When you’re telling an old story for a new generation, the broad strokes will typically remain the same. But the finer details will get adapted for a new era—whether that new era wants them or not.
It’s a delicate balance that storytellers of all mediums must strike if they’re going to take a property beloved by many and make changes. Sometimes, elements that seemed important or novel in the 1930s, 1960s or 1980s can seem trite by today’s standards. In 1964, it seemed easy to believe that Peter Parker was a supergenius who could formulate his own superfluid to use in his web shooters. By the time a quality version of Spider-Man made it to the big screen in 2002, that idea seemed far more far-fetched than a boy getting powers from a radioactive spider.
But Spider-Man still needed web- shooters—and if the radioactive spider gave Peter Parker the rest of his spider-powers, why not organic web-shooters, too? There was fan outcry, but despite a grass-roots movement to ax to the change (including a website called No-Organic-Webshooters.com), audiences had simply accepted it by the time Spider-Man 2 rolled around.
Fans of Batman revolted at the idea of his pop-satire transformation in the campy television series, and just as many revolted again when Tim Burton grounded him back to a more fantastic version of reality. Chalk me up as one of the countless masses who found Christopher Nolan’s take on the character a bit tone-deaf.
We all have things in these iconic characters that speak to us. When we find the right frequency, we cling to what we love, and rebel against what we hate. It’s human nature.
Superman, too, has changed plenty over the years. He was never intended to fly; he could only leap over tall buildings in a single bound. Heat-vision and freeze-breath were also later additions. But at his heart, Superman has always been an orphaned Kryptonian, doing right by his adopted planet—and, to some degree, that’s exactly what we got with the new film Man of Steel.
But many fans don’t feel that this new Superman represents the ideal of what he stands for. At the end of Quentin Tarantino’s Kill Bill, the titular Bill (David Carradine) describes the Clark Kent/Superman dichotomy: “Clark Kent is how Superman views us. And what are the characteristics of Clark Kent? He’s weak. He’s unsure of himself. He’s a coward. Clark Kent is Superman’s critique on the whole human race.”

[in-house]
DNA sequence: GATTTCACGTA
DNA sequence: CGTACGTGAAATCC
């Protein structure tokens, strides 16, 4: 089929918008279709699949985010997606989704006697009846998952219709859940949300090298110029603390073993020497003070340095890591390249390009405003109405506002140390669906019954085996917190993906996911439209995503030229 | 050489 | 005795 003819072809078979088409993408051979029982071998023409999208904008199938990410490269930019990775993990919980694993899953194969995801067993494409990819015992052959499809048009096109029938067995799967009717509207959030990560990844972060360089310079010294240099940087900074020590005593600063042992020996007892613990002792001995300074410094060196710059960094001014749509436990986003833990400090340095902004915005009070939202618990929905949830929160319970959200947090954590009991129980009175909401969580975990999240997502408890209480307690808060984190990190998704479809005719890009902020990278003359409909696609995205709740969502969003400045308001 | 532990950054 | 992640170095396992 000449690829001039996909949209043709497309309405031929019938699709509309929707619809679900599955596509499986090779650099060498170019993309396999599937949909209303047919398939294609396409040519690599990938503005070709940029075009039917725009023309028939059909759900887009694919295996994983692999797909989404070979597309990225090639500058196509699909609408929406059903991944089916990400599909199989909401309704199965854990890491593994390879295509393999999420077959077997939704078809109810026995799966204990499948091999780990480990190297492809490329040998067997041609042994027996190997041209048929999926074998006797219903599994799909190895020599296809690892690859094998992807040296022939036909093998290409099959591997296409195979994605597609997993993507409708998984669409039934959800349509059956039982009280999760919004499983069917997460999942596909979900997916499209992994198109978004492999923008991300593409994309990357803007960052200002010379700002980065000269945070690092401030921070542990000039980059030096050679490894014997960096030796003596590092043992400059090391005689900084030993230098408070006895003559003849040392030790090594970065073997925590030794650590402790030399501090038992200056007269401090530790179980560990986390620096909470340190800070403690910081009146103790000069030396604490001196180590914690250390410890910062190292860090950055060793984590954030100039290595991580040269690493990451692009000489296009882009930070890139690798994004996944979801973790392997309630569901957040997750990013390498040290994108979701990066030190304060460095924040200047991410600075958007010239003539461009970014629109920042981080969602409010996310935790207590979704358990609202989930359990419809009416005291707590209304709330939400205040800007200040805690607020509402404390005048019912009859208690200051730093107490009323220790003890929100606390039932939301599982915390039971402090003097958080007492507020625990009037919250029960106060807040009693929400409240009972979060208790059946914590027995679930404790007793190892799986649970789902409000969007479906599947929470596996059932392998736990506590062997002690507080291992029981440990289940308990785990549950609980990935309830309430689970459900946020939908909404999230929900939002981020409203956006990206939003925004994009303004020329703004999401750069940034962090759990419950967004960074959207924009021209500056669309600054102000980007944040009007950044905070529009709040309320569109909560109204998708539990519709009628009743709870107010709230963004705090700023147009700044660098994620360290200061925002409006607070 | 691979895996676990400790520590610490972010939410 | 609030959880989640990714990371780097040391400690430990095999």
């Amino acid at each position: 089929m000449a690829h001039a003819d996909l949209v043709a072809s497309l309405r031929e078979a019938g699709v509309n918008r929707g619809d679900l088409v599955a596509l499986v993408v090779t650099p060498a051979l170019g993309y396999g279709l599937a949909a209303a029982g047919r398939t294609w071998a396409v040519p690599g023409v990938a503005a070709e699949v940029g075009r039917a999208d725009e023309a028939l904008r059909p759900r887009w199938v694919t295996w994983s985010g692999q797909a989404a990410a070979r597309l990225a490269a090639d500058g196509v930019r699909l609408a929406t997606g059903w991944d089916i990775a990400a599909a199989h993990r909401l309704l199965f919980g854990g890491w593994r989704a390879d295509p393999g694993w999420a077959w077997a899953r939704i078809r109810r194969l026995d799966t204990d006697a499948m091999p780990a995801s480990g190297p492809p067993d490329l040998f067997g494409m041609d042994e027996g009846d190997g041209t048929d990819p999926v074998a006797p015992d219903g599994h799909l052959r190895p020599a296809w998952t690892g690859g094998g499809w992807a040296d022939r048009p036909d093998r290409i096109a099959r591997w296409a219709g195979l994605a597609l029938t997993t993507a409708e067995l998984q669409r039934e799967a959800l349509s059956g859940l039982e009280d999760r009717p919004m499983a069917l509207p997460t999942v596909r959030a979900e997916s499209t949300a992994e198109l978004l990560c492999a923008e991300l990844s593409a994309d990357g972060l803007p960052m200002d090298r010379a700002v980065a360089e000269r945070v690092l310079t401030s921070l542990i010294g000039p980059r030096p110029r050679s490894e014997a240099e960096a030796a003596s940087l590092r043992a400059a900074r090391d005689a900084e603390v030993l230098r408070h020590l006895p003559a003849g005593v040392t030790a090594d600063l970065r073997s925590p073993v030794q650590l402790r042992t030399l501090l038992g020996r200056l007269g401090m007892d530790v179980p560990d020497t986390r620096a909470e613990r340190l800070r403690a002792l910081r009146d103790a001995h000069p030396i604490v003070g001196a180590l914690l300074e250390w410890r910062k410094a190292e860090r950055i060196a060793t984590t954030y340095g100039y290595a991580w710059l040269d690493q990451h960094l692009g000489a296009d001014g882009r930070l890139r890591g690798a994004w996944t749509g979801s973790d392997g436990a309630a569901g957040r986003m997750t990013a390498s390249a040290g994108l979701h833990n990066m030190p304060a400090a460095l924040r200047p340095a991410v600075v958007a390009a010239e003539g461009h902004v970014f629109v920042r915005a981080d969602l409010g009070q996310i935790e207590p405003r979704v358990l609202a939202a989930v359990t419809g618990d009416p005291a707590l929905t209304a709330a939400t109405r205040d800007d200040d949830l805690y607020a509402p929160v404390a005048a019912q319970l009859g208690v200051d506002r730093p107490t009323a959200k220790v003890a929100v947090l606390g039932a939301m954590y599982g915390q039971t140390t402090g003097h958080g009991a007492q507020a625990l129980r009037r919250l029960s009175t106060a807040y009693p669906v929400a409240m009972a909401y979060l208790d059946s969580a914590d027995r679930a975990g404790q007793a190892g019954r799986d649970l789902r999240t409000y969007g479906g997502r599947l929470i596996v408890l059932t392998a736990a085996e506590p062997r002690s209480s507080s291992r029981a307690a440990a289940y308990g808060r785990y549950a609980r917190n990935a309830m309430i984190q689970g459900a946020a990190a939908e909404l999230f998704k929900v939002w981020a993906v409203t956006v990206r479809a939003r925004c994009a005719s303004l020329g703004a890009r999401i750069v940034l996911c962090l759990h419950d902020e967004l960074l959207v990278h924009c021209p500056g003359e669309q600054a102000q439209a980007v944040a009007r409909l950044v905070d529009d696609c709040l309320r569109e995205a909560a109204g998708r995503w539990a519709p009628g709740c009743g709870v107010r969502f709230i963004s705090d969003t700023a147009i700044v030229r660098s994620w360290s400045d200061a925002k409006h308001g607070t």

In that small bit of dialogue, it seems like Tarantino captured the essence of one of the most interesting aspects of Superman. And that relationship between Clark and Superman simply doesn’t exist in Man of Steel.
As a fan, I’ve now spent many hours since I saw Man of Steel pondering that absence. Should I be upset or annoyed? Maybe. Superman is a word, and a character, with different definitions for different people. If I want the version of Superman I like most, Christopher Reeve and Brandon Routh gave me 2 1/2 great films to explore it. This is a different Superman for a different sensibility, one that wants to see a lot more punching and superpowered fights in a much darker tone. Portrayals of these characters in comics often vary just as wildly from one writer or artist to the next, sometimes over the course of mere months, but I think because movies have so much bigger an audience, we tend to take it more personally.
The darker tone of Man of Steel might be fine for many, but it’s not quite right for me. Henry Cavill’s Superman is vastly different from the Superman I like most in my head. But that’s OK. We’ll see plenty more changes to the character over the years. One of these days, it’ll be right for me once again. Instead of getting upset about it, I’ll bide my time, like a supervillain, and wait for the world to catch back up to me.
Bryan Young is editor-in-chief of BigShinyRobot.com.